Anyway, the guy kept listing all of his favorite English speaking rock bands… Rush (which he noted is Canadian), Metallica, Journey, and curiously, he even mentioned Blondie, but he wasn’t sure if Debbie Harry was American. He had no way of knowing that I was probably the biggest music buff in his taxi. Bill asked me about Ms. Harry’s citizenship, and I confirmed that she’s from the United States. The taxi creeped along, because Wroclaw has terrible traffic during rush hour and the roads are in the process of being expanded into two lanes. My mood was still slightly sour, mainly because I felt like a third wheel sitting there while Bill and his buddy chatted up the taxi driver.
We finally got to the super nice airport in Wroclaw, and this time, I did not get bumped from business class. I was allowed to use the lounge, but ended up hanging out with Bill and his co-worker at a restaurant. The co-worker turned out to be interesting to talk to, since he’s from Georgia and has a strong accent, but is quite liberal. We were lamenting that Trump is our president, and he told me about his plans to buy homes in different European countries and just rotate from house to house every ninety days. He’s already bought a house in Italy and is looking to buy ones in Germany and England. I’m not sure how well his plan will work, nor do I think it’s very practical, but I can understand the attraction of simply hanging out in Europe for awhile. I’m inclined to do that myself.
Our flight was okay. I was seated in 1A, which was not any more comfortable than any other seat on the small airplane, but had an empty seat next to it. I also got food, which on Lufthansa is at least somewhat edible. Actually, it wasn’t bad at all. We had some kind of guacamole like salad, hummus, panna cotta, chocolates, bread, and red wine. One thing I didn’t like about my seat, though, was that it was right next to the lavatory. At one point, a woman got up to use the toilet and neglected to close the door after herself when she was finished. I happened to be eating when this occurred, so I had a nice view of the toilet while I was chowing down on hummus.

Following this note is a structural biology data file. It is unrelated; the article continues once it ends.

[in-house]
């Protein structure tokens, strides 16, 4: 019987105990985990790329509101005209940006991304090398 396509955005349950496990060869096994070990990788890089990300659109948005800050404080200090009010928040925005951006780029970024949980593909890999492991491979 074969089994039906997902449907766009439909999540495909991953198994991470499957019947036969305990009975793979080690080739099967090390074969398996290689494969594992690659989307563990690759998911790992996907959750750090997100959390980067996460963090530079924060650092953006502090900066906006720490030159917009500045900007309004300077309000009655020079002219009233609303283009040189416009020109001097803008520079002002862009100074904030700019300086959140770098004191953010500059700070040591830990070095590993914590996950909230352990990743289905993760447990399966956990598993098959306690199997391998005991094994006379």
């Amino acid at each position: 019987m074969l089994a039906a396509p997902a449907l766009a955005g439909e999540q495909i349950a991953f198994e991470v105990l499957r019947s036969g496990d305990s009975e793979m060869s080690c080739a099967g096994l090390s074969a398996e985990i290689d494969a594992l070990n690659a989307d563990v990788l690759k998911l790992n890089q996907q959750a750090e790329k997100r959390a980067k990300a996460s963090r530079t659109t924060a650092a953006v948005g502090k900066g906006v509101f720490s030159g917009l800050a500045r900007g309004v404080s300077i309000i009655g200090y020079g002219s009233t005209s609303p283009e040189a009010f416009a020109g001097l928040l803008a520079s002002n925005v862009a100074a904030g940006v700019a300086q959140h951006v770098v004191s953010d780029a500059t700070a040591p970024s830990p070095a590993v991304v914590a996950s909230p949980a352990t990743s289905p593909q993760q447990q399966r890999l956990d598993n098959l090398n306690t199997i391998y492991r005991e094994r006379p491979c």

But there was also a very kind flight attendant on board who was very solicitous to me. When I mentioned her to Bill, he knew which one I was talking about, because he’d also noticed how good she was. I’m always heartened when I run into flight attendants who are genuinely pleasant and seem concerned about giving good service as well as maintaining safety. I wish I could have seen her nametag. She’s one for whom I would send compliments to Lufthansa– a true credit to her profession.
We were quick to retrieve our luggage and on our way home before too long. Bill was smart enough to park in “business parking”, which is well worth the expense, and actually comes out cheaper than regular parking, anyway. On Saturday, Arran came back home and was delighted to be with his people again.
I wish we could have done more while we were in Wroclaw. It’s a great city, and I didn’t get to see enough of it. However, I think there could be a chance we’ll come back on our own terms, bringing our own vehicle with us so we can get out and about and try some of the city’s tourist attractions. I particularly would have loved to have sees Hydropolis, which is a museum about water near Wroclaw. And, of course, there are still some places in the area around Wroclaw that I’d like to visit, but with Bill in tow. It’s just a lot more fun to visit these places with someone else.
We landed in Wroclaw a little bit late on Sunday afternoon. Our flight was delayed by about a half hour. I was feeling grouchy because, once again, we didn’t eat before we traveled and I wasn’t wanting the cheese sandwich being passed out on the plane. Fortunately, getting out of the local airport was a breeze. Wroclaw has a small but very modern airport, and it was super quick getting out of there. The cab driver spoke English and whisked us to the Sofitel Wroclaw, which was one of the hotels authorized for this trip.
As we drove into town, Bill and I marveled at how much more upscale things are looking in Poland. We knew they were coming up in the world during our last visit in 2008, but we were especially impressed by how clean and modern things are looking in 2019. It’s hard to believe that when I was a Peace Corps Volunteer from 1995-97, Poland was a Peace Corps country. I could have easily spent two years in Poland teaching English which, by the way, just about everyone seems to speak almost fluently! We did not have that experience in Poland even in Wroclaw back in 2008. In fact, Bill and I still laugh about how, while visiting Jelena Gora in 2008, we stopped at a McDonald’s and no one there spoke any English. We had to use a picture menu to get what we wanted. This time, I have yet to encounter anyone in this town who doesn’t speak English as well as I do. Here’s a link to a story by an older Peace Corps Volunteer who served as an English teacher at the end of the Peace Corps’ time in Poland. I must admit, I could relate to his experiences, even though I was in Armenia and quite a bit younger.